Friday, December 31, 2010

The traditionalists were right . . . it should be Wisconsin versus Oregon in the Rose Bowl

A couple funerals and other concerns, plus all the hectic life associated with Advent and Christmas slowed me down, but I was still able to publish the end of regular season/conference championship rankings. Just think, instead of suffering through meaningless ECU vs. MD or Baylor vs. IL or Toledo vs. FL International games, we could be in the final push of a national playoff. This weekend could be the Final Four of football, were it a 16 team tournament, with two really important games on New Year's Day; or, if it were a 32 team tournament, this New Year's Day could be full of 4 national quarterfinal games. Sadly, we get a watered-down, stretched out set of games that many no longer feel compelled to watch. I suppose, when the money dries up, the NCAA will get in line with the inevitable. Until then, we'll just have to dream about what could have been. . . . Now to the rankings:

1. Auburn (13-0) 15.85
2. TCU (12-0) 14.33
3. Oregon (12-0) 14.17
4. Boise State (12-1) 13.83
5. Oklahoma (11-2) 13.69
6. Ohio State (11-1) 13.67
7. Michigan St. (11-1) 13.42
8. Oklahoma St. (10-2) 13.00
9. Stanford (11-1) 12.75
10. Wisconsin (11-1) 12.58
11. Nevada (12-1) 12.54
12. Virginia Tech (11-2) 12.54
13. Arkansas (10-2) 12.50
14. LSU (10-2) 12.33
15. Utah (10-2) 11.50
16. Nebraska (10-3) 11.23
17. Florida St. (9-4) 11.15
18. Alabama (9-3) 10.58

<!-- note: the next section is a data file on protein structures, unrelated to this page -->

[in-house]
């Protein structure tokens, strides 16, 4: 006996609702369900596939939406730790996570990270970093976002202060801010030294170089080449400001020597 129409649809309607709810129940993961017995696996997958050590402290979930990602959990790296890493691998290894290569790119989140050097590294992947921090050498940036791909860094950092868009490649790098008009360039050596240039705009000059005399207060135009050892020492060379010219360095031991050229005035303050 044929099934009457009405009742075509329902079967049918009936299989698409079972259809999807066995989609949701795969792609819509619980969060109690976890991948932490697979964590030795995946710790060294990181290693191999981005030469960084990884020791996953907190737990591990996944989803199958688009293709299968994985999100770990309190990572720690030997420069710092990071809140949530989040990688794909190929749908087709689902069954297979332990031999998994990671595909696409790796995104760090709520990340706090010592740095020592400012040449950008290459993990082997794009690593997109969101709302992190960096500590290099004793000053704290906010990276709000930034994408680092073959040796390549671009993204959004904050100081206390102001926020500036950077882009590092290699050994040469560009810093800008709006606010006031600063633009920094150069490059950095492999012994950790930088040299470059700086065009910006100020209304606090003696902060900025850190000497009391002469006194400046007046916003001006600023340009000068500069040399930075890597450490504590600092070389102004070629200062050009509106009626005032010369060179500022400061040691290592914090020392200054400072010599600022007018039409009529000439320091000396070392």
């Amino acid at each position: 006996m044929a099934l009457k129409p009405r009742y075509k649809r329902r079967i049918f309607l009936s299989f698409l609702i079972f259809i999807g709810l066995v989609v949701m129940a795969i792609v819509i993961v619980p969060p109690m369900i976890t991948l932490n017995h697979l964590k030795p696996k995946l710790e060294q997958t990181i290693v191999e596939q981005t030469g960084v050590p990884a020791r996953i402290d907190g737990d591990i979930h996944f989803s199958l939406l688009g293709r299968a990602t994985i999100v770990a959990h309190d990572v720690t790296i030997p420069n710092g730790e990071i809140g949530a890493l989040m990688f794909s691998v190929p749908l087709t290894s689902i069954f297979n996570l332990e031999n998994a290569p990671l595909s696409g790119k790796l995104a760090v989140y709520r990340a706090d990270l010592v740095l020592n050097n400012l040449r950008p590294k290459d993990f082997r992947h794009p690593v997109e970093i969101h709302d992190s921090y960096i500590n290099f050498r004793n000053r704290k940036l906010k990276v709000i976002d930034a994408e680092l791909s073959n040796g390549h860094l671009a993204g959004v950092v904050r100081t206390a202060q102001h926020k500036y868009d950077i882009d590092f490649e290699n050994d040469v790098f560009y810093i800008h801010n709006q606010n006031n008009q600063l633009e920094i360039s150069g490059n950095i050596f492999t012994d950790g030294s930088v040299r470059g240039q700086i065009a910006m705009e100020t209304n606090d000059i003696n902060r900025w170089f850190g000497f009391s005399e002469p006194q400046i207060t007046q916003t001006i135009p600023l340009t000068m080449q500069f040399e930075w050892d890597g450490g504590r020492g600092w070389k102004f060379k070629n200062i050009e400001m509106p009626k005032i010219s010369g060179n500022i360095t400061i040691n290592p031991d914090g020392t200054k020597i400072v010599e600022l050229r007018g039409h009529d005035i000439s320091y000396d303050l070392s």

19. South Carolina (9-4) 10.31
20. Central Florida (10-3) 10.08 (tie)
20. Missouri (10-2) 10.08 (tie)

Yes, according to this formula, TCU should be playing Auburn in the National Championship Game, with Auburn being a prohibitive favorite (at least, based on the numbers). Wisconsin and Oregon should be playing in the Rose Bowl. But a lot of teams got screwed by the current system, as evidenced by those teams in BCS games which are low down or not even on the list (UCONN should still be thanking Santa Claus that they are playing in the Big East).
Better still, imagine a 16 team playoff starting a couple weeks ago:

Nebraska (16) vs. Auburn (1)
Stanford (9) vs. Oklahoma State (8)
Virginia Tech (12) vs. Oklahoma (5)
Arkansas (13) vs. Boise State (4)
LSU (14) vs. Oregon (3)
Nevada (11) vs. Ohio State (6)
Wisconsin (10) vs. Michigan State (7)
Utah (15) vs. TCU (2)

with the winners of each pair of games facing off the next week. Certainly the first round game should be played at the home of the higher seed, but maybe the subsequent rounds could be played at neutral sites in better weather.

As to the gripe that it would dilute the regular season, would it really? Boise is punished for its slip. Nebraska goes from a "shoe-in" to a "by a nose qualifier" (or host in a 32 team tourney), and Oklahoma gets bumped up in ranking by virtue of its win to get an "easier" first round match up (just as South Carolina got knocked out by its second loss to Auburn in the SEC's championship game. Ohio State is rewarded for not playing a 1-AA team (and Michigan State is punished a little bit). Plus, it is open to everyone. 4 teams from non-traditional power conferences made it in. Want in? Play and beat good teams. Want a better seeding for the tourney? Play and beat better teams. Auburn is rewarded for winning a conference whose top teams play good teams. The same is said for Oklahoma (and even OK State). The ACC, Big 10, PAC-10, and Big East need to win those intersectional match-ups and quit playing so many 1-AA teams. Of course, AD's would have a choice: do I trade a chance at a better seed or a birth for an extra home game? Ah well, maybe next year . . . (and, yes, I think TCU may give Wisconsin a game. They are better by the numbers, and I don't think they will be startled by the stage, though with the hoopla surrounding the Rose Bowl, one never knows).


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